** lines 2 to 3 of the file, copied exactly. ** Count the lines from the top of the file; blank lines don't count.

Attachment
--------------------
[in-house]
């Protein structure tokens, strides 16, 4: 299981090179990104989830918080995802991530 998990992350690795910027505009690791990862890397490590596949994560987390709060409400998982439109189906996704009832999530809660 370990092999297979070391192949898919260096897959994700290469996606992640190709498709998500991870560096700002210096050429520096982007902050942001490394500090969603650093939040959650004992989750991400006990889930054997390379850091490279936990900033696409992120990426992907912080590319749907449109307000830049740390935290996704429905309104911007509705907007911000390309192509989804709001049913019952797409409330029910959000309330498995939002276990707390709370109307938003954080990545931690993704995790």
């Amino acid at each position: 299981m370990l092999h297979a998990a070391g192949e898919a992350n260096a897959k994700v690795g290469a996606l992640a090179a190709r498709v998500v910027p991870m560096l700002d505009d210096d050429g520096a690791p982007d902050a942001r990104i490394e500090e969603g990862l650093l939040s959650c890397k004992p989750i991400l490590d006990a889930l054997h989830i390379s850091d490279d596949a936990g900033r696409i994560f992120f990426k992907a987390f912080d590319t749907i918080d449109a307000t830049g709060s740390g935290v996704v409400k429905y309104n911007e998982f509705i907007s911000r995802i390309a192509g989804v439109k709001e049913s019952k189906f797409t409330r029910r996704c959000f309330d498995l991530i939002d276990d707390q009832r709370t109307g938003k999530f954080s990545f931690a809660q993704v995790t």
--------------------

């Protein structure tokens, strides 16, 4: 299981090179990104989830918080995802991530 998990992350690795910027505009690791990862890397490590596949994560987390709060409400998982439109189906996704009832999530809660 370990092999297979070391192949898919260096897959994700290469996606992640190709498709998500991870560096700002210096050429520096982007902050942001490394500090969603650093939040959650004992989750991400006990889930054997390379850091490279936990900033696409992120990426992907912080590319749907449109307000830049740390935290996704429905309104911007509705907007911000390309192509989804709001049913019952797409409330029910959000309330498995939002276990707390709370109307938003954080990545931690993704995790």
């Amino acid at each position: 299981m370990l092999h297979a998990a070391g192949e898919a992350n260096a897959k994700v690795g290469a996606l992640a090179a190709r498709v998500v910027p991870m560096l700002d505009d210096d050429g520096a690791p982007d902050a942001r990104i490394e500090e969603g990862l650093l939040s959650c890397k004992p989750i991400l490590d006990a889930l054997h989830i390379s850091d490279d596949a936990g900033r696409i994560f992120f990426k992907a987390f912080d590319t749907i918080d449109a307000t830049g709060s740390g935290v996704v409400k429905y309104n911007e998982f509705i907007s911000r995802i390309a192509g989804v439109k709001e049913s019952k189906f797409t409330r029910r996704c959000f309330d498995l991530i939002d276990d707390q009832r709370t109307g938003k999530f954080s990545f931690a809660q993704v995790t």